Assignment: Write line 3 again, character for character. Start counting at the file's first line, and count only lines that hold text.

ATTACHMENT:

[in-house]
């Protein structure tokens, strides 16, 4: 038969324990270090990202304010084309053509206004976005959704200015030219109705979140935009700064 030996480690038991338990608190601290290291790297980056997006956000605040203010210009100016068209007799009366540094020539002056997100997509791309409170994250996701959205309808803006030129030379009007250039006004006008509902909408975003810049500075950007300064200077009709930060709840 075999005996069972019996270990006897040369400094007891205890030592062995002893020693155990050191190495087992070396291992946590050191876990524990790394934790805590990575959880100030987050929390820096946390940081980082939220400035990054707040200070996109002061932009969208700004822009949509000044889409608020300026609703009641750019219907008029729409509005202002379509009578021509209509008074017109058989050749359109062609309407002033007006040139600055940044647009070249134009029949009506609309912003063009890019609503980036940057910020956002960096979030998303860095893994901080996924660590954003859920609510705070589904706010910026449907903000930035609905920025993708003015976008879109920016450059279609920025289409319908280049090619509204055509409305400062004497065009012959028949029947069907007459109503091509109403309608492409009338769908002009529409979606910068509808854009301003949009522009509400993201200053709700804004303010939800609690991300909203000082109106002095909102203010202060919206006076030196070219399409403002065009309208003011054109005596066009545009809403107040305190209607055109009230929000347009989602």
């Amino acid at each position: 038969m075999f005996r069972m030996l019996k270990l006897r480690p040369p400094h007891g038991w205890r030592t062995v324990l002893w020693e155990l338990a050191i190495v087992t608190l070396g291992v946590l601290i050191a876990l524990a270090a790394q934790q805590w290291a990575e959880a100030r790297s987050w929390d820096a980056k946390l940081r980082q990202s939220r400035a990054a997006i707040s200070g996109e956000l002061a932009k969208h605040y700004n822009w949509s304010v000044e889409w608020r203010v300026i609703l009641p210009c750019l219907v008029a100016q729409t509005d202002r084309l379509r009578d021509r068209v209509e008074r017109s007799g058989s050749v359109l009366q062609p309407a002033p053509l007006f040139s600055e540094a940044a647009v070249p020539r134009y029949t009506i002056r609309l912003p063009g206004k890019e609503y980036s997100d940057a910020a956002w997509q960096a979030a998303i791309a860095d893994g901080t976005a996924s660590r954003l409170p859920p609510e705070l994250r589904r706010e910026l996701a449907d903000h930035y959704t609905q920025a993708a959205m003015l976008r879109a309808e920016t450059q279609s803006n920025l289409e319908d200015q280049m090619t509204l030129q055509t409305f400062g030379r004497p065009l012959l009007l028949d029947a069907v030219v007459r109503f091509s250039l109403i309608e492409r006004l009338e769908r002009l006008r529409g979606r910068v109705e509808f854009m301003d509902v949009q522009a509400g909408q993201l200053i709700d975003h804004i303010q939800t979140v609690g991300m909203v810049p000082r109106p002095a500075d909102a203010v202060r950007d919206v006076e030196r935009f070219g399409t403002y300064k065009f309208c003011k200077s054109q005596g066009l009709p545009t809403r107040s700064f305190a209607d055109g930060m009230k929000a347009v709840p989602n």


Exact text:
């Amino acid at each position: 038969m075999f005996r069972m030996l019996k270990l006897r480690p040369p400094h007891g038991w205890r030592t062995v324990l002893w020693e155990l338990a050191i190495v087992t608190l070396g291992v946590l601290i050191a876990l524990a270090a790394q934790q805590w290291a990575e959880a100030r790297s987050w929390d820096a980056k946390l940081r980082q990202s939220r400035a990054a997006i707040s200070g996109e956000l002061a932009k969208h605040y700004n822009w949509s304010v000044e889409w608020r203010v300026i609703l009641p210009c750019l219907v008029a100016q729409t509005d202002r084309l379509r009578d021509r068209v209509e008074r017109s007799g058989s050749v359109l009366q062609p309407a002033p053509l007006f040139s600055e540094a940044a647009v070249p020539r134009y029949t009506i002056r609309l912003p063009g206004k890019e609503y980036s997100d940057a910020a956002w997509q960096a979030a998303i791309a860095d893994g901080t976005a996924s660590r954003l409170p859920p609510e705070l994250r589904r706010e910026l996701a449907d903000h930035y959704t609905q920025a993708a959205m003015l976008r879109a309808e920016t450059q279609s803006n920025l289409e319908d200015q280049m090619t509204l030129q055509t409305f400062g030379r004497p065009l012959l009007l028949d029947a069907v030219v007459r109503f091509s250039l109403i309608e492409r006004l009338e769908r002009l006008r529409g979606r910068v109705e509808f854009m301003d509902v949009q522009a509400g909408q993201l200053i709700d975003h804004i303010q939800t979140v609690g991300m909203v810049p000082r109106p002095a500075d909102a203010v202060r950007d919206v006076e030196r935009f070219g399409t403002y300064k065009f309208c003011k200077s054109q005596g066009l009709p545009t809403r107040s700064f305190a209607d055109g930060m009230k929000a347009v709840p989602n």